"I still want to learn": ELC's history of pushing for the rights of students learning English
In last week's  Legal Intelligencer, ELC attorneys Kristina Moon and Maura McInerney reviewed ELC's work for students learning English, including the current case Issa v. School District of Lancaster, brought by ELC, the ACLU of Pennsylvania, and Pepper Hamilton LLP. The case challenges the district's practice of requiring older immigrant English language learners to attend an alternative accelerated school and refusing to allow them access to their regular neighborhood high school. 
ELC: New truancy legislation makes some improvements but misses the mark 
Pennsylvania's newly-enacted truancy legislation represents a significant overhaul of the state's truancy laws. The legislation contains some positive reforms, including requiring schools to convene individualized student and parent conferences to address the root causes of truancy at the school level before referring matters to truancy courts. However, the new law may harm vulnerable students and parents by imposing significant fines and jail time for unpaid fines. The new law increases the amount a student or parent may be fined for truancy, which is a significant departure from both evidence-based approaches and the impetus for the legislation-the death of a poor mother in a Berks County jail while incarcerated for failing to pay fines related to her children's truancy. Alex Dutton, ELC attorney and Independence Foundation Public Interest Law Fellow, said: "Despite important reforms that should be celebrated, this legislation fails to address the most inequitable aspects of Pennsylvania's truancy law, leaving poor families exposed to excessive fines and jail that are proven not to reduce truancy."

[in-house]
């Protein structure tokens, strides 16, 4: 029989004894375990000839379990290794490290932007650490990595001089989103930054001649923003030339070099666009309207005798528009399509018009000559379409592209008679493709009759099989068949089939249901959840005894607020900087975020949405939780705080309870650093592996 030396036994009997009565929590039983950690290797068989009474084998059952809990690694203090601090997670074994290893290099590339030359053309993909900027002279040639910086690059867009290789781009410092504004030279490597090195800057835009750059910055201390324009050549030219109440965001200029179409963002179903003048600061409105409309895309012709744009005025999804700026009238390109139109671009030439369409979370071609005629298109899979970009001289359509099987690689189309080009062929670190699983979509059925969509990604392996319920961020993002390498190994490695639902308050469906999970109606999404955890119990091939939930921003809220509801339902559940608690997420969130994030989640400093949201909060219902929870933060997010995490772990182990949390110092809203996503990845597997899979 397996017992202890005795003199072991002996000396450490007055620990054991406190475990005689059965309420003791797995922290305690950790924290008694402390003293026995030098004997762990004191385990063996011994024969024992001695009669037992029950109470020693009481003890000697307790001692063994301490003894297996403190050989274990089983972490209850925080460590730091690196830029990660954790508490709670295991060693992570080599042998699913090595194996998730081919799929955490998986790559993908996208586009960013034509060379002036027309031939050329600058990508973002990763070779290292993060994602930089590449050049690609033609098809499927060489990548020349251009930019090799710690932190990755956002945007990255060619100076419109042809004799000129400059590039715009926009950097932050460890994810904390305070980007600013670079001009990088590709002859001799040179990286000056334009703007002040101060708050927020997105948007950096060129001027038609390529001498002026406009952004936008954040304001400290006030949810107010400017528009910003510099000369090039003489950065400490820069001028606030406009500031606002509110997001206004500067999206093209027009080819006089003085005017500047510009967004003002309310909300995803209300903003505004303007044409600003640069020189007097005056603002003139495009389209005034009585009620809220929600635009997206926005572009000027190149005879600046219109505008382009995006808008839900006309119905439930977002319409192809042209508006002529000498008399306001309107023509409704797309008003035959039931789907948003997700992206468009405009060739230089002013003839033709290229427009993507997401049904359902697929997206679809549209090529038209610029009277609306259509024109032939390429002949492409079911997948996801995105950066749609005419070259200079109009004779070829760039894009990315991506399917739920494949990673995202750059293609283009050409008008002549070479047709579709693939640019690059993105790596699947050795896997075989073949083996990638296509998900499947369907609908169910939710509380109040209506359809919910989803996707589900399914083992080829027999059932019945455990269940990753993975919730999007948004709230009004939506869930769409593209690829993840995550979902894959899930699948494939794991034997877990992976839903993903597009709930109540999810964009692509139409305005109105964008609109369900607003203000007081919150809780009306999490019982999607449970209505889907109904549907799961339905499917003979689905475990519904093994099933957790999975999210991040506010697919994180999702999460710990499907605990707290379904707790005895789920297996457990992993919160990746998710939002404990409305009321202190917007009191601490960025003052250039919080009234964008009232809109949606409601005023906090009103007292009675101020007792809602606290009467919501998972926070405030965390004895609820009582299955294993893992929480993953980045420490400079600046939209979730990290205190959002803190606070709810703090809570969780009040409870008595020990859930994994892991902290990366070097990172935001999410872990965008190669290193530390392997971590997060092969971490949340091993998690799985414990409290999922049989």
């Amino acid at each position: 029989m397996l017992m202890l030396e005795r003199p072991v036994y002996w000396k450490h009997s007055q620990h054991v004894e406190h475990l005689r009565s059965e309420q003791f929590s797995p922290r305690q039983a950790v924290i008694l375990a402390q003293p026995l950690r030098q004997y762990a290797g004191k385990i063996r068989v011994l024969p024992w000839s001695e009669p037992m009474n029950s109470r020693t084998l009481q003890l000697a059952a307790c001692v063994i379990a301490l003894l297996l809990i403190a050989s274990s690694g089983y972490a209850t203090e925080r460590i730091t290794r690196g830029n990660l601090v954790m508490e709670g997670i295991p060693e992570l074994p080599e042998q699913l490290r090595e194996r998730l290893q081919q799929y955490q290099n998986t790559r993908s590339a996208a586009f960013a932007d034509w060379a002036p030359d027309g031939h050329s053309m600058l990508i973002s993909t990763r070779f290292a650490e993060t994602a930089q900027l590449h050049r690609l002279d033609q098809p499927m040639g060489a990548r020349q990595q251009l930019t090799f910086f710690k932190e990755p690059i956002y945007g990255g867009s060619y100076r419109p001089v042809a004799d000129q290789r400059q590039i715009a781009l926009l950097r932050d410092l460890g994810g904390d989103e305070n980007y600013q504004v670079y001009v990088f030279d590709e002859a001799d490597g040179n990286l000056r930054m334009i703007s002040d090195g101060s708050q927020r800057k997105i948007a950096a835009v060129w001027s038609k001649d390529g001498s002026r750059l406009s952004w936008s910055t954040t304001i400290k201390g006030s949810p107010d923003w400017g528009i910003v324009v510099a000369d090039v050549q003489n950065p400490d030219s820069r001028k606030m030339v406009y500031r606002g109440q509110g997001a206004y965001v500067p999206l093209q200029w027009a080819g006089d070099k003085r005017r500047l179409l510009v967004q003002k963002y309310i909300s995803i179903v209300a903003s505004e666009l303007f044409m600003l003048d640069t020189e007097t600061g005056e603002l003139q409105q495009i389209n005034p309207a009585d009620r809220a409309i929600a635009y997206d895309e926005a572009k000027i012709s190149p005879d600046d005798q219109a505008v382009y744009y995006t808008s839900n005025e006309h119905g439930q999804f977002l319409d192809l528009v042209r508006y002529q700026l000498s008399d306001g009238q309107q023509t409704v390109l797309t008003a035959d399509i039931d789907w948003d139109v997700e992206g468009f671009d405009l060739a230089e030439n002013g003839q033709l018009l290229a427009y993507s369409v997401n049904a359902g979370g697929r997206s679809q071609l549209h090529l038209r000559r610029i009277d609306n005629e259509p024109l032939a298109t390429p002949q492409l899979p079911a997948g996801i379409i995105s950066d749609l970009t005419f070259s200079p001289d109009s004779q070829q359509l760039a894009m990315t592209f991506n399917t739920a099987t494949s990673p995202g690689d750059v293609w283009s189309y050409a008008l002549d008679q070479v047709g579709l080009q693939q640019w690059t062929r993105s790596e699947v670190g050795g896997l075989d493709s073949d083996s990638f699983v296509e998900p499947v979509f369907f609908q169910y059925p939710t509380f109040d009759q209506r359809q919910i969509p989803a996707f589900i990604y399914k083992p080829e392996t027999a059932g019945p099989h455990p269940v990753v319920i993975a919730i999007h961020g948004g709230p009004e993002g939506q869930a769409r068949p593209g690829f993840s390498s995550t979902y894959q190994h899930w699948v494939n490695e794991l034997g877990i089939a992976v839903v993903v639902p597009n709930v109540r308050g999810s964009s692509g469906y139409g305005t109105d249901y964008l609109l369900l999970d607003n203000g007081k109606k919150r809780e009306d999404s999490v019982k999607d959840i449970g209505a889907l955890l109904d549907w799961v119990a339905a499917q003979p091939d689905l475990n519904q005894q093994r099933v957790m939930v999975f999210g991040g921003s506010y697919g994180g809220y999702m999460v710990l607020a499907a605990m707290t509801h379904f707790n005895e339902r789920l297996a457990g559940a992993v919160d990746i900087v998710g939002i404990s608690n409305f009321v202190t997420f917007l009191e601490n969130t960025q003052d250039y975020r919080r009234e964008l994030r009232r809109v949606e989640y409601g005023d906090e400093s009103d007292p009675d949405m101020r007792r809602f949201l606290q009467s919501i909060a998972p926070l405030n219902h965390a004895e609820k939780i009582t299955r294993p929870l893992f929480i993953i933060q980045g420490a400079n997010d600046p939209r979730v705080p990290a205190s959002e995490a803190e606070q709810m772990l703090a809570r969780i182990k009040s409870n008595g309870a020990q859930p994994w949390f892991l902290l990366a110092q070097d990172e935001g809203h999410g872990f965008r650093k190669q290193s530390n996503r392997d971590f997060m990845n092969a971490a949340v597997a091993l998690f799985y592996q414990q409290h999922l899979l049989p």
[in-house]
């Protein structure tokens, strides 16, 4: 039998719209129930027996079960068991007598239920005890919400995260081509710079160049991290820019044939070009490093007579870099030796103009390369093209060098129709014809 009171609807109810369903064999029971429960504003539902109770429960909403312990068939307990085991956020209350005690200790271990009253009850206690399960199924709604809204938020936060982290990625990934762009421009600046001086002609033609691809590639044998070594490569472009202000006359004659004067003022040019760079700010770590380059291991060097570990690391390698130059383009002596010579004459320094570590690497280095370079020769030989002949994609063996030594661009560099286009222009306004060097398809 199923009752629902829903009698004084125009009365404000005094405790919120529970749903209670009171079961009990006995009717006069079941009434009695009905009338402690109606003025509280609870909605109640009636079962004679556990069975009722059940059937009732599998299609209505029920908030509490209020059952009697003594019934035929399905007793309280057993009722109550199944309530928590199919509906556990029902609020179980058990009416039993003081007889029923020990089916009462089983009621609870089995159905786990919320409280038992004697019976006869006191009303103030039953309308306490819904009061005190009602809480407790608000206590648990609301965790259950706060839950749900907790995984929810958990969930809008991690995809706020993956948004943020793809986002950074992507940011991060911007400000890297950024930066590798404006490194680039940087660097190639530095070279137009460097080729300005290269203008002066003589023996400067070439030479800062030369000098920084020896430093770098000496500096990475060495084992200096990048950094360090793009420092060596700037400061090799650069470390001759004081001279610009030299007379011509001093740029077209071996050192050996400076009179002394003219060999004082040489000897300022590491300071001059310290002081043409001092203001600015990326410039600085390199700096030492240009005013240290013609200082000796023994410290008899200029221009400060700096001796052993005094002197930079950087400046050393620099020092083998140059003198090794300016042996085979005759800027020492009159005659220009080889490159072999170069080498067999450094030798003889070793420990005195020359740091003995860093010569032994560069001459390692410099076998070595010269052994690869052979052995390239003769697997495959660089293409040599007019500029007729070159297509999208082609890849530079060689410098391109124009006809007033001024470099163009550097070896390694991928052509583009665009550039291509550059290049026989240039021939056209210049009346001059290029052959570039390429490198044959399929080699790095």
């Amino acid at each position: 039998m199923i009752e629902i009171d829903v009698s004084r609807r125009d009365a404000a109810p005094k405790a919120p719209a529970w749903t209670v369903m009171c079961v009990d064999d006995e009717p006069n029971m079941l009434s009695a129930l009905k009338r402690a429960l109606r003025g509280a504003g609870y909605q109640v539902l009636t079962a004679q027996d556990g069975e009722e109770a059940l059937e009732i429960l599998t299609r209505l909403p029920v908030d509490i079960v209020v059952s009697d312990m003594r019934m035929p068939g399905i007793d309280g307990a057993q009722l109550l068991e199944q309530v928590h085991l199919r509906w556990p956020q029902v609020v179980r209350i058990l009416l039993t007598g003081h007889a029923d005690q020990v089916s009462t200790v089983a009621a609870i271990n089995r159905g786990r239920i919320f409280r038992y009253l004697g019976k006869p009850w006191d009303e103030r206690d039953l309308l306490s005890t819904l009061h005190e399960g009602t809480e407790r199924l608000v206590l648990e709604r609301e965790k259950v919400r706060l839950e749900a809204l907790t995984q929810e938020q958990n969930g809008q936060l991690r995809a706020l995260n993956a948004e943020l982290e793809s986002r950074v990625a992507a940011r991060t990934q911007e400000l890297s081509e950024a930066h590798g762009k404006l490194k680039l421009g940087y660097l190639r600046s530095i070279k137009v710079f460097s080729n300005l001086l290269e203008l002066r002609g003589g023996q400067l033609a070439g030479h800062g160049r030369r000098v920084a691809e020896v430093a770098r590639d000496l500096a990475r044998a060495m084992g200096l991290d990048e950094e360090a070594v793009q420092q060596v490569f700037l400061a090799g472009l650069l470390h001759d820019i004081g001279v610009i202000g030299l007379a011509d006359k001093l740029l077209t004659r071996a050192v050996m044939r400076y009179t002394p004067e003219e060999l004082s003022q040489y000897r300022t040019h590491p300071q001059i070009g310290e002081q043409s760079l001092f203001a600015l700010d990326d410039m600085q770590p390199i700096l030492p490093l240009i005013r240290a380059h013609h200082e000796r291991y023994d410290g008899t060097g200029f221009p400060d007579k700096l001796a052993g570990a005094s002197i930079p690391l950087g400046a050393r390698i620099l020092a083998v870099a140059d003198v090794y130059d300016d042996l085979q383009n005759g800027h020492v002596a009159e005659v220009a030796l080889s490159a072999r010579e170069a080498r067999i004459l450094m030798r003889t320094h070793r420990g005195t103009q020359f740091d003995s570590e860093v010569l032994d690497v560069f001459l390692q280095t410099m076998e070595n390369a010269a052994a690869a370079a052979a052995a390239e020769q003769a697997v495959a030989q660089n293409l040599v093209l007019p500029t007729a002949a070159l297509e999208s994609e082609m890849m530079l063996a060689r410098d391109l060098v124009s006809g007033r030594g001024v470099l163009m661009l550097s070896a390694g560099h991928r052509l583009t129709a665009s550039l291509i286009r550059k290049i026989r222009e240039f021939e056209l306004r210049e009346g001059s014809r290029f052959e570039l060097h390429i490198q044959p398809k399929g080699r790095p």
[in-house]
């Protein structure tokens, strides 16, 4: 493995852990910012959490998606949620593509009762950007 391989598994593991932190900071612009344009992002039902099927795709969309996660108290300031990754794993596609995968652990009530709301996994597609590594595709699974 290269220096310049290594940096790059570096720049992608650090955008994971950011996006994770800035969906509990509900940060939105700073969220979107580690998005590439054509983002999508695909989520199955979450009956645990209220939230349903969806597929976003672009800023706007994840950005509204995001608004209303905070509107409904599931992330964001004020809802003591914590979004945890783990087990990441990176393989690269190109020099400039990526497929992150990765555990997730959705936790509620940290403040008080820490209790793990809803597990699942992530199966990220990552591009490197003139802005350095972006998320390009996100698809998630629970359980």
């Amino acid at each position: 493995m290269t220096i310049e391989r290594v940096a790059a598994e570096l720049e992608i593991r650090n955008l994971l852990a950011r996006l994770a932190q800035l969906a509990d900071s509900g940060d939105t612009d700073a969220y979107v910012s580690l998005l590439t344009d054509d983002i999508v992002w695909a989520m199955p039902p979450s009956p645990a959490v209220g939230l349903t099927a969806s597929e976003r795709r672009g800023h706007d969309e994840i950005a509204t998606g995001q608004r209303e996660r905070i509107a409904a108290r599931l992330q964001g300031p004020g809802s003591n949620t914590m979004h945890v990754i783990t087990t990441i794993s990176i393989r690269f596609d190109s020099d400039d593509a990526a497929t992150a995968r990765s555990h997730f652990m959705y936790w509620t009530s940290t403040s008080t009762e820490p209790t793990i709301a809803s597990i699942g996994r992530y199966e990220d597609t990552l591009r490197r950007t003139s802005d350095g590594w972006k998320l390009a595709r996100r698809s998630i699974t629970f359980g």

ELC will work closely with local districts and law enforcement to ensure the law is applied according to its purpose: preventing and eliminating truancy, reducing collateral consequences of convictions on youth, and maintaining stable and healthy families.
ELC helps create new special education toolkit - a resource for youth in foster care, juvenile justice system 
ELC, along with our partners at Juvenile Law Center and Disability Rights Pennsylvania, produced a new toolkit, "Developing an IEP Transition Plan." This resource explains the rights of students under federal law and includes exercises for children and advocates to prepare for IEP planning meetings. The toolkit was created primarily for transition-age youth and their advocates in the foster care or juvenile justice systems but may be useful to any student receiving special education.